But having been granted this special position, the drugs companies – like the banks – play fast and loose with the enormous privileges they are granted. A news article this month, for example, reveals that nearly two-thirds of people who take a prescription drug suffer an adverse reaction, often because the truth about the dangers of the drug is never revealed.
Worse, some drugs do more harm than good, as our Special Report on depression explains (http://www.wddty.com/the-great-depression-deception.html
). The antidepressant SSRIs can’t be helping depression – because they are based on the theory that it is the result of low serotonin levels. The theory hasn’t been proved, and, as our report demonstrates, it isn’t true.
The drive for profit flattens everything before it, including the truth, including accountability, including any concern for the safety of the patient. As with the banks, it all seems to be a poor return for a society that offers it special protections.
What can be done? The fundamental flaw in this wretched scenario is the idea that banks – and drug companies – are too big to fail, that the fall-out would be too monumental for us to cope with.
This wasn’t true about the banks, and it’s not true of the drugs companies. The banks could have failed, and the money poured into the bottomless pit of sub-prime debts could have created a new bank, and one that better served the people and small business.
Similarly, ethical, state-run, drug companies – that had an eye on human benefit and safety before profit and shareholder dividends - could also be established.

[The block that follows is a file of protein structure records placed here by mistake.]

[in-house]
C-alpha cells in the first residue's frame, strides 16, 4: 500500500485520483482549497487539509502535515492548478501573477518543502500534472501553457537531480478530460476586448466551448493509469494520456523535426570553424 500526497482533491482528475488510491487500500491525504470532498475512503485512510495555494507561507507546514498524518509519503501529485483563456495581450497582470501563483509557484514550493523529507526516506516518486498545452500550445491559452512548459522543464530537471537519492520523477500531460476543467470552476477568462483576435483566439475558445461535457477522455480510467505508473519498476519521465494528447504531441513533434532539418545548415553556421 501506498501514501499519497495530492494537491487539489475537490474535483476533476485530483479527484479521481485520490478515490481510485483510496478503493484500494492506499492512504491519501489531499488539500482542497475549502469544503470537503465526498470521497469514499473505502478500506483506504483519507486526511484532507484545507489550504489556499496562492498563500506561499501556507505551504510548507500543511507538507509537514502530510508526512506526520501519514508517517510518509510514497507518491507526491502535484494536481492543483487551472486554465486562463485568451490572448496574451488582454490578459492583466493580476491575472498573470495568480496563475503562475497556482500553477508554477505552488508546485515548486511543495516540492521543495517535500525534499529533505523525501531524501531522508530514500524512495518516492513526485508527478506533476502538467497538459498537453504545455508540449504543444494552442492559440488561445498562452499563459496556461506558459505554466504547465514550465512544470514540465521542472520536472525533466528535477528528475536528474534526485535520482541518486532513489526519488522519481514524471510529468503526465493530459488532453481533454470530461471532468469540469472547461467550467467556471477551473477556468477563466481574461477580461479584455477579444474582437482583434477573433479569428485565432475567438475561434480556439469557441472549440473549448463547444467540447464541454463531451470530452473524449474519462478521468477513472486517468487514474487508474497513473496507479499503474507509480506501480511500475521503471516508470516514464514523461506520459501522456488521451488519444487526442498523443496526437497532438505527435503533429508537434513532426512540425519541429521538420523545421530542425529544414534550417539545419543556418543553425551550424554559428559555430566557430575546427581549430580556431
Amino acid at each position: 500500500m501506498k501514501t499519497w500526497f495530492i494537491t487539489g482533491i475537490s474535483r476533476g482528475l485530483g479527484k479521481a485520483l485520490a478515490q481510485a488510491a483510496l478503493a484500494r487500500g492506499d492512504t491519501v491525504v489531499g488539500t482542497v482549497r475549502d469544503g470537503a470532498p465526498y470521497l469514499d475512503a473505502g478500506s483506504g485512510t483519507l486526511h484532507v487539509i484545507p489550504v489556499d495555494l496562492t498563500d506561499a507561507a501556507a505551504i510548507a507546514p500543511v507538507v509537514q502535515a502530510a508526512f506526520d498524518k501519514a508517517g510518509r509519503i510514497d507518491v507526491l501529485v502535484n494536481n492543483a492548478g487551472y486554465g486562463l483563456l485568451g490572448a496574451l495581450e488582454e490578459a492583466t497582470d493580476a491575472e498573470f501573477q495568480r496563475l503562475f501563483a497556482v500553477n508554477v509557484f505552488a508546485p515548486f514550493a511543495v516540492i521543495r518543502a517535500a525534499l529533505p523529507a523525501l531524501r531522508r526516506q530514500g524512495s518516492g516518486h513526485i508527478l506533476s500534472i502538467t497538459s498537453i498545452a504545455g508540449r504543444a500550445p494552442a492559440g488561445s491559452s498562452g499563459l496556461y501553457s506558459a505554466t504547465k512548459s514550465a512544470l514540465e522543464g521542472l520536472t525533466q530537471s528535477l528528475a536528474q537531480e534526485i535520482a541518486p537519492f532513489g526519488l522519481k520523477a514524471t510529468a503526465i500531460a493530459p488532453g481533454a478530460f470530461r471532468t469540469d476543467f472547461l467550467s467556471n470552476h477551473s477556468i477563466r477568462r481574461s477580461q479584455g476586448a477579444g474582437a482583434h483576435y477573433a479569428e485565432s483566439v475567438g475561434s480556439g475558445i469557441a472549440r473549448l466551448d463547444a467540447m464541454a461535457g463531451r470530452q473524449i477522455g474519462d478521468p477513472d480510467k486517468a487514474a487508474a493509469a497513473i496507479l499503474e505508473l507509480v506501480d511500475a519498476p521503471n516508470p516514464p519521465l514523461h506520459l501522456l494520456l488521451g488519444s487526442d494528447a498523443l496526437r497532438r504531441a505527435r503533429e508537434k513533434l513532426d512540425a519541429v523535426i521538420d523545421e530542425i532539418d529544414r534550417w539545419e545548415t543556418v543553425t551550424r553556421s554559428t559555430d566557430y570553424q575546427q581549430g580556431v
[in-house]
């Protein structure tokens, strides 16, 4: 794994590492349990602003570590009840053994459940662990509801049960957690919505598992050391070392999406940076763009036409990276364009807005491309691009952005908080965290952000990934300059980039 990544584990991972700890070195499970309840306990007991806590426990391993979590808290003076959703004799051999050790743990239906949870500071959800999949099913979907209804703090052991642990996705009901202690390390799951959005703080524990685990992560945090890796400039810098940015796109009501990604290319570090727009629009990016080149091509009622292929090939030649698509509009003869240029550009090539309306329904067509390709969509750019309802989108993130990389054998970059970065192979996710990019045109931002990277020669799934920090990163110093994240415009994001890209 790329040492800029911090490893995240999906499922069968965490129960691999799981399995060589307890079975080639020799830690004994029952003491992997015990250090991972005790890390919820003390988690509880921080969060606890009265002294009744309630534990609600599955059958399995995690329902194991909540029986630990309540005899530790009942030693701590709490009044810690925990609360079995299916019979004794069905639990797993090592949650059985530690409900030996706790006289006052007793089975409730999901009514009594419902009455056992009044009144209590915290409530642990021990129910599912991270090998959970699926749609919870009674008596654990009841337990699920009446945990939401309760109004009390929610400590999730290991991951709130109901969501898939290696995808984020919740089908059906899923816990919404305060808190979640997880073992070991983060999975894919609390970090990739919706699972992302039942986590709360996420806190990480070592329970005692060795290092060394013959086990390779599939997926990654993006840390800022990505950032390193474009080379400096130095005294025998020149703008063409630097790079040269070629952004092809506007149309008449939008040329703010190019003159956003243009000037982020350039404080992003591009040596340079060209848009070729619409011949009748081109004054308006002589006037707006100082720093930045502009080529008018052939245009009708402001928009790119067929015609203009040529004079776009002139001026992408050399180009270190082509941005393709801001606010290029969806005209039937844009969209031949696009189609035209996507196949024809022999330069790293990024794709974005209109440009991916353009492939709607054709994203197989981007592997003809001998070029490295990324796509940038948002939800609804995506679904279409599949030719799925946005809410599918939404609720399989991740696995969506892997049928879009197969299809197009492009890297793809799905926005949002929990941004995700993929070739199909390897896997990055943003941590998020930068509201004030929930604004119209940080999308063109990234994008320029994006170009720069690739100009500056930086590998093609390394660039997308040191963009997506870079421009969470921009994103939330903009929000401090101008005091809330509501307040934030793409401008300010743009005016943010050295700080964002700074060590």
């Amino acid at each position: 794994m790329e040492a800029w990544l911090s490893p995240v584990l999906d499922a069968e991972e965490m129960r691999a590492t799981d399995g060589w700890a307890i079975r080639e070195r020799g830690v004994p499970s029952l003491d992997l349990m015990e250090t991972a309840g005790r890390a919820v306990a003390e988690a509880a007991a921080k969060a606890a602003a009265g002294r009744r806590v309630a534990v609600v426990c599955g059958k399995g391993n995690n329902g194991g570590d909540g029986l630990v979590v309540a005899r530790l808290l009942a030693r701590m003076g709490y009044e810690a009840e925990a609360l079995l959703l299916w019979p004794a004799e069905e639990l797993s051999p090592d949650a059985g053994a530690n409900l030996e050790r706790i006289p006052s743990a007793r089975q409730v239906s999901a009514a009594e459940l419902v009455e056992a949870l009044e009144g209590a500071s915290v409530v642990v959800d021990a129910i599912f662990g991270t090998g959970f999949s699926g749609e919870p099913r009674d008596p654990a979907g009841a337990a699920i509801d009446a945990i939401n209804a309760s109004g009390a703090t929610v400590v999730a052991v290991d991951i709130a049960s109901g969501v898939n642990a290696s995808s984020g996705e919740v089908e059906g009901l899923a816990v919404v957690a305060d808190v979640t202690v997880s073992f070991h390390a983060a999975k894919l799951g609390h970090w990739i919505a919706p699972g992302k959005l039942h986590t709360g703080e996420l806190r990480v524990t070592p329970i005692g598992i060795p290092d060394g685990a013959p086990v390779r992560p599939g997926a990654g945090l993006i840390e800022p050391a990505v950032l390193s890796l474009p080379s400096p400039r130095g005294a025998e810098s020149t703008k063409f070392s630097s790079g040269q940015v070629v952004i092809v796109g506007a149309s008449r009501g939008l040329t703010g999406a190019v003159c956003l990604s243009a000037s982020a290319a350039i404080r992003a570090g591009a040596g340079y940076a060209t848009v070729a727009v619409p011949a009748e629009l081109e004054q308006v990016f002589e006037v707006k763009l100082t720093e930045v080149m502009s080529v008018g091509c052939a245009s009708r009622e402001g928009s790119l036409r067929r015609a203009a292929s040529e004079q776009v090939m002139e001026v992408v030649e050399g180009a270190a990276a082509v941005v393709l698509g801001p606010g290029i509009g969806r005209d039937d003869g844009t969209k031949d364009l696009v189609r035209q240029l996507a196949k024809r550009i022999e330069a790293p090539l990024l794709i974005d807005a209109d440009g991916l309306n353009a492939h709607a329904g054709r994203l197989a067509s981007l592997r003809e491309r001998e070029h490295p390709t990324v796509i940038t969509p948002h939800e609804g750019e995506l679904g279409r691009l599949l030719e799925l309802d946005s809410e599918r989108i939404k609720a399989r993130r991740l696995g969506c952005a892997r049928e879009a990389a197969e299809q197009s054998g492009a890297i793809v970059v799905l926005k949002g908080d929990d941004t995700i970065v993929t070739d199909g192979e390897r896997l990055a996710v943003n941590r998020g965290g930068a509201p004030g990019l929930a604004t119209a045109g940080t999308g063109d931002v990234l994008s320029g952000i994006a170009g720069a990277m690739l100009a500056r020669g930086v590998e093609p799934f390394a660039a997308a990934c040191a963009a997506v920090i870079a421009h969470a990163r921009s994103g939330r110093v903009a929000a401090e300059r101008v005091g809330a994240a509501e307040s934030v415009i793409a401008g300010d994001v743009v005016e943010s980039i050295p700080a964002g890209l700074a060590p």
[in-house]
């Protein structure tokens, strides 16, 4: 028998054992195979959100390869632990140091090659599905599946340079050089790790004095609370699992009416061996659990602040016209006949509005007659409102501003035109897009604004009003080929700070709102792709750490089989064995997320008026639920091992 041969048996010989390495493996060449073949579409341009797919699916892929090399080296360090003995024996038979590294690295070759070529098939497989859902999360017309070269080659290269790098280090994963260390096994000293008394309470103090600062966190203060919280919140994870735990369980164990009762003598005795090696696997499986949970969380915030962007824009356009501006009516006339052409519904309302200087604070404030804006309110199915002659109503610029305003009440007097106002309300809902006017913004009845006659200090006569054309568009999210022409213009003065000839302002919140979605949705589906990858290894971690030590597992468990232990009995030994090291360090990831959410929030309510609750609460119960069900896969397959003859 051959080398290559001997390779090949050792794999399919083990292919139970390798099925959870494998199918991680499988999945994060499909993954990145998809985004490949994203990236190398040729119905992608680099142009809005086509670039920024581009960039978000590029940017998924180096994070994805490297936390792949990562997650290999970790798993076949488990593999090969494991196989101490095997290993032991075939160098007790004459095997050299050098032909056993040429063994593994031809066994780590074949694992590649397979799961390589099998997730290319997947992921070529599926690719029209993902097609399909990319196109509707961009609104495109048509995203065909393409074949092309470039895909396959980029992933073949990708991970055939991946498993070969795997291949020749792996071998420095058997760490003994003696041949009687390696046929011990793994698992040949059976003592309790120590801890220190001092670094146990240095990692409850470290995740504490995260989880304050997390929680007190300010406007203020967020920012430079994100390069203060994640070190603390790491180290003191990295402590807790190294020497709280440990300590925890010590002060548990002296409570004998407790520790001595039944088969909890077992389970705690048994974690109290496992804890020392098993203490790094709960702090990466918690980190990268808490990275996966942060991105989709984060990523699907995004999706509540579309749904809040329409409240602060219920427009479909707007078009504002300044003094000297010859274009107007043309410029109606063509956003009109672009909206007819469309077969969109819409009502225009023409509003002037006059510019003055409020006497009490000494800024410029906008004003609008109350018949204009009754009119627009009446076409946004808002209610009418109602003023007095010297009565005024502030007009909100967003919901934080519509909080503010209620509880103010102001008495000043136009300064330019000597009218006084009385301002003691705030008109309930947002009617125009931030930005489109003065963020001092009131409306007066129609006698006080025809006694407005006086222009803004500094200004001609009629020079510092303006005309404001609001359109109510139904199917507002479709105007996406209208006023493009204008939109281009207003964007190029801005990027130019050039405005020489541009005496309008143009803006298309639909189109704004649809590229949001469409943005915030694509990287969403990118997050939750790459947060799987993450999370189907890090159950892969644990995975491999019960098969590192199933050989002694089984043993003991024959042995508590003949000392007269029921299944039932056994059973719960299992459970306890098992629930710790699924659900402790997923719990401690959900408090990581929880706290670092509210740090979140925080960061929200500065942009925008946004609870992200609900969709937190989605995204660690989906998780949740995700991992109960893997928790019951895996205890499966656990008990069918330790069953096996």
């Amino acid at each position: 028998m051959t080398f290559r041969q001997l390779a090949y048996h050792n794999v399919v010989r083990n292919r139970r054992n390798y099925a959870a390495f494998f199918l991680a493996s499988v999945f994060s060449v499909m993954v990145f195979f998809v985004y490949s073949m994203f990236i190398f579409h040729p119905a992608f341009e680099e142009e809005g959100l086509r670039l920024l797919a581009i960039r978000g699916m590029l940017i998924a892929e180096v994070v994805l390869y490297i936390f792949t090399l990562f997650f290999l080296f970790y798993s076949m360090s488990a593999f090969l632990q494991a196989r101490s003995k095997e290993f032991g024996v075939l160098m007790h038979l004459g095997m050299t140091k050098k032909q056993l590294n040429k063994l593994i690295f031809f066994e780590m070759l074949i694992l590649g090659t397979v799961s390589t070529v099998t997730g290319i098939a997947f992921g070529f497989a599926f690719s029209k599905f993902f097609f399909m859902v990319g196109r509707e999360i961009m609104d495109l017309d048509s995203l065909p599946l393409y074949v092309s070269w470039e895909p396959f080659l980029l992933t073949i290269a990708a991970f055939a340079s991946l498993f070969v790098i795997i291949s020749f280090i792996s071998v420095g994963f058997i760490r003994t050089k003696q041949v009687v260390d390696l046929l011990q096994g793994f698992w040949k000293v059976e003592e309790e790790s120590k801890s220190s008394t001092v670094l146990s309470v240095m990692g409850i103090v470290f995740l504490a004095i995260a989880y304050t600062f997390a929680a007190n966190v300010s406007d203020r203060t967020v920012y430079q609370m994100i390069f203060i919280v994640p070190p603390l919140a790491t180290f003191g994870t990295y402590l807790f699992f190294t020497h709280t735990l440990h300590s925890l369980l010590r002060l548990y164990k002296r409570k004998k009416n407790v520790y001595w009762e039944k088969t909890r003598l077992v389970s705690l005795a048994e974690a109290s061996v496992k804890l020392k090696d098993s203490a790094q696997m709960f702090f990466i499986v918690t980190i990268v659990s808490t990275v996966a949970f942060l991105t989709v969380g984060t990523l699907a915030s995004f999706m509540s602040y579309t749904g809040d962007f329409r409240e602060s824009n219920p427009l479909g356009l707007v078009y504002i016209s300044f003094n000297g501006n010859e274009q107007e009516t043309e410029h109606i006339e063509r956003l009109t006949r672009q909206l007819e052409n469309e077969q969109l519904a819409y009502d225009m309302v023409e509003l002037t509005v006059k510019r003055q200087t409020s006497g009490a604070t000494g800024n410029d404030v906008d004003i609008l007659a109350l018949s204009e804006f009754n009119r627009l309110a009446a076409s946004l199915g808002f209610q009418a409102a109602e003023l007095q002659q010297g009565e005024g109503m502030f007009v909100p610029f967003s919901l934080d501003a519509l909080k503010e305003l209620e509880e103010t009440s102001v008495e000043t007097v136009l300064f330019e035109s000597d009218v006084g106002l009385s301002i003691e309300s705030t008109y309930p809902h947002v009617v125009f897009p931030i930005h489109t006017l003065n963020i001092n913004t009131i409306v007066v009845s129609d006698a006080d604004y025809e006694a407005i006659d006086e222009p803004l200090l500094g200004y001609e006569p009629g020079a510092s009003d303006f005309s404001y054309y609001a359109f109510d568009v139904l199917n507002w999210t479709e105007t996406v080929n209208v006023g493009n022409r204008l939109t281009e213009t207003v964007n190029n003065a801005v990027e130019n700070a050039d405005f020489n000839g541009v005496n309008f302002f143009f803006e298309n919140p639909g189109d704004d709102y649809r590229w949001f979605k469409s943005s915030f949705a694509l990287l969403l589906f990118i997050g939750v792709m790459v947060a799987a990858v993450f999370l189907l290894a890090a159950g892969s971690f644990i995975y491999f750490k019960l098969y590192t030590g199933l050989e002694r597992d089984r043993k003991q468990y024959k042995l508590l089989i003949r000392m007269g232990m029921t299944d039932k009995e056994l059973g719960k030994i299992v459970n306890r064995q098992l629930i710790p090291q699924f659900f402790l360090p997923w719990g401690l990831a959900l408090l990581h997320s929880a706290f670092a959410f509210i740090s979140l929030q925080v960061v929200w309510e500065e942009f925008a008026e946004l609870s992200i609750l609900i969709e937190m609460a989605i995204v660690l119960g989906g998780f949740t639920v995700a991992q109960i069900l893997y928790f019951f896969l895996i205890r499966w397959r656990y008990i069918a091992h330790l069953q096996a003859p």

Anything less leaves a nasty taste.
Aside from death and taxes, life’s only other certainty is that you have a body, over which you have complete sovereignty and which is protected by law, including human rights legislation. If somebody attacks you, the assailant will be prosecuted and punished – indeed, any action on your body carried out without your full consent is a criminal offence.
The only people who seem to disregard this absolute right are doctors, as our Special Report this month explores (http://www.wddty.com/the-dark-heart-of-medicine.html). They pay lip service to the legal concept of consent, especially before surgery and other interventions, but their requirement is nothing more than a signature at the end of a long document, almost never read by the patient.
However, the doctor has to negotiate two hurdles before any procedure can begin: not only must he seek consent, that consent has to be fully informed. In other words, the patient should understand why the procedure is needed, its success rate, its risks – no matter how small – and any alternatives.